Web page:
//  recursive_count_if implementation
template<class T1, class T2, class T3> requires (is_iterable<T2> && std::same_as<std::iter_value_t<T2>, T1>)
auto recursive_count_if(const T2& input, const T3 predicate)
{
    return std::count_if(input.begin(), input.end(), predicate);
}

//  transform_reduce version
template<class T1, class T2, class T3> requires (is_iterable<T2> && !std::same_as<std::iter_value_t<T2>, T1>)
auto recursive_count_if(const T2& input, const T3 predicate)
{
    return std::transform_reduce(std::begin(input), std::end(input), std::size_t{}, std::plus<std::size_t>(), (predicate)(auto& element) {
        return recursive_count_if<T1>(element, predicate);
        });
}

The test cases for this version recursive_count_if template function:

//  std::vector<std::vector<int>> case
std::vector<int> test_vector{ 1, 2, 3, 4, 4, 3, 7, 8, 9, 10 };
std::vector<decltype(test_vector)> test_vector2;
test_vector2.push_back(test_vector);
test_vector2.push_back(test_vector);
test_vector2.push_back(test_vector);

// use a lambda expression to count elements divisible by 3.
int num_items1 = recursive_count_if<int>(test_vector2, ()(int i) {return i % 3 == 0; });
std::cout << "#number divisible by three: " << num_items1 << 'n';

//  std::deque<std::deque<int>> case
std::deque<int> test_deque;
test_deque.push_back(1);
test_deque.push_back(2);
test_deque.push_back(3);

std::deque<decltype(test_deque)> test_deque2;
test_deque2.push_back(test_deque);
test_deque2.push_back(test_deque);
test_deque2.push_back(test_deque);

// use a lambda expression to count elements divisible by 3.
int num_items2 = recursive_count_if<int>(test_deque2, ()(int i) {return i % 3 == 0; });
std::cout << "#number divisible by three: " << num_items2 << 'n';

//  std::vector<std::vector<std::string>> case
std::vector<std::vector<std::string>> v = { {"hello"}, {"world"} };
auto size5 = ()(std::string s) { return s.size() == 5; };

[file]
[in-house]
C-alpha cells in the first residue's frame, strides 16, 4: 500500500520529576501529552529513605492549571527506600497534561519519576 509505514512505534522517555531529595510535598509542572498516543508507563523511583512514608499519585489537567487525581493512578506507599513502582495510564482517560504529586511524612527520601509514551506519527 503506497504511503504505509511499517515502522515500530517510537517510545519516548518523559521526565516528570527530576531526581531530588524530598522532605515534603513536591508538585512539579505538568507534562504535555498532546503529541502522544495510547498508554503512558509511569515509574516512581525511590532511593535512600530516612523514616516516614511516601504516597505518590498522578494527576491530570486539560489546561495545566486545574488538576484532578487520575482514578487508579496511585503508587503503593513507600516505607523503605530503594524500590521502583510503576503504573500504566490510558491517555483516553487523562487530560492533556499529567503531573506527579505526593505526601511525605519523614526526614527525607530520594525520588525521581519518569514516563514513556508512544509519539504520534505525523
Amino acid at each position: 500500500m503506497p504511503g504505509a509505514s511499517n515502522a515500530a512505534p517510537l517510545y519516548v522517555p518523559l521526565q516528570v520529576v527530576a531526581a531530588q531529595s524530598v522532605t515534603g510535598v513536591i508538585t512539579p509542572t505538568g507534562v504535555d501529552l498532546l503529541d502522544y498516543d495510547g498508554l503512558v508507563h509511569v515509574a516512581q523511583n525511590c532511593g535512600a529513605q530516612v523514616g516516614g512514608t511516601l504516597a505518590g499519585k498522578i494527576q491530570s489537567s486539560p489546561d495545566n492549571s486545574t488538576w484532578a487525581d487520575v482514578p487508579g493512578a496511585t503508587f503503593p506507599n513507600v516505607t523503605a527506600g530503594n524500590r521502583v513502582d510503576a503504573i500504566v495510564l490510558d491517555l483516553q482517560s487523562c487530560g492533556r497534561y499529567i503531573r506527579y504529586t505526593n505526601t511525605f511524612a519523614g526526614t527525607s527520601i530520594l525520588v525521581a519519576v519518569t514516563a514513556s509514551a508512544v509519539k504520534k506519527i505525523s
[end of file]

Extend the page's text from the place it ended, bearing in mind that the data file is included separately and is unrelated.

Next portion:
auto n = recursive_count_if<std::string>(v, size5);
std::cout << "n:" << n << std::endl;

The output of std::vector<std::vector<std::string>> case is:

n:2

Besides the std::vector<std::vector<std::string>> case, you can also play this recursive_count_if template function like this:
(test_vector2 is from the above usage)

//  std::vector<std::vector<std::vector<int>>> case
std::vector<decltype(test_vector2)> test_vector3;
test_vector3.push_back(test_vector2);
test_vector3.push_back(test_vector2);
test_vector3.push_back(test_vector2);
std::cout << recursive_count_if<decltype(test_vector2)>(test_vector3,
    (test_vector2)(auto& element)
    {
        return std::equal(element.begin(), element.end(), test_vector2.begin());
    }) << std::endl;

A Godbolt link is here.

All suggestions are welcome.

The summary information:

  • Which question it is a follow-up to?

    A recursive_count_if Function For Various Type Arbitrary Nested Iterable Implementation in C++

  • What changes has been made in the code since last question?

    The previous version recursive_count_if template function is hard to deal with std::vector<std::vector<std::string>> case. The experimental improved code has been proposed here.

  • Why a new review is being asked for?

    In order to perform container’s value_type matching structure, the std::same_as syntax and std::iter_value_t syntax are used here. The getting container’s value_type part is handled by std::iter_value_t and the type matching part is handled by std::same_as. I am not sure if this is a good implementation.

    On the other hand, although the separated template parameter T1 plays the role of termination condition well, I am trying to deduce the type T1 form the given SFINAE-friendly lambda function (const T3 predicate here, assume that the given lambda function is SFINAE-friendly without something including auto syntax) so that making the following usage possible (just like the same usage in Quuxplusone’s answer ).